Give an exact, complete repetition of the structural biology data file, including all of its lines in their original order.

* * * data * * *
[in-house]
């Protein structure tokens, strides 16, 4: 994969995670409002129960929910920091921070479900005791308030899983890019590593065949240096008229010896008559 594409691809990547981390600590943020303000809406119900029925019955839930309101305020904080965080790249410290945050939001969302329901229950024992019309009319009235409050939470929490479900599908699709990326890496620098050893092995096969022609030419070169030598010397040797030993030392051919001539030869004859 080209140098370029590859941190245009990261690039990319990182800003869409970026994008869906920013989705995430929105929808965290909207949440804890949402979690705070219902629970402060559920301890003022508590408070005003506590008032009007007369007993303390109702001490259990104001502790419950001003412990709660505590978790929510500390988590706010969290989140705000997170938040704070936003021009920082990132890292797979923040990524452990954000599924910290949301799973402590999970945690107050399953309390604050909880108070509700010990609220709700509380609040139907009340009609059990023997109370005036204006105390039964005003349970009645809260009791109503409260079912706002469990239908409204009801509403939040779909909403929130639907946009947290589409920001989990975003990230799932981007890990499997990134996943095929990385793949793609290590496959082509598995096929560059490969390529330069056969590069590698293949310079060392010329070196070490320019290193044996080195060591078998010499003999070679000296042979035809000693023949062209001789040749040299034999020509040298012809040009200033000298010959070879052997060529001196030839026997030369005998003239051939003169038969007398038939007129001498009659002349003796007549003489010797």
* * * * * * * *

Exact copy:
[in-house]
């Protein structure tokens, strides 16, 4: 994969995670409002129960929910920091921070479900005791308030899983890019590593065949240096008229010896008559 594409691809990547981390600590943020303000809406119900029925019955839930309101305020904080965080790249410290945050939001969302329901229950024992019309009319009235409050939470929490479900599908699709990326890496620098050893092995096969022609030419070169030598010397040797030993030392051919001539030869004859 080209140098370029590859941190245009990261690039990319990182800003869409970026994008869906920013989705995430929105929808965290909207949440804890949402979690705070219902629970402060559920301890003022508590408070005003506590008032009007007369007993303390109702001490259990104001502790419950001003412990709660505590978790929510500390988590706010969290989140705000997170938040704070936003021009920082990132890292797979923040990524452990954000599924910290949301799973402590999970945690107050399953309390604050909880108070509700010990609220709700509380609040139907009340009609059990023997109370005036204006105390039964005003349970009645809260009791109503409260079912706002469990239908409204009801509403939040779909909403929130639907946009947290589409920001989990975003990230799932981007890990499997990134996943095929990385793949793609290590496959082509598995096929560059490969390529330069056969590069590698293949310079060392010329070196070490320019290193044996080195060591078998010499003999070679000296042979035809000693023949062209001789040749040299034999020509040298012809040009200033000298010959070879052997060529001196030839026997030369005998003239051939003169038969007398038939007129001498009659002349003796007549003489010797």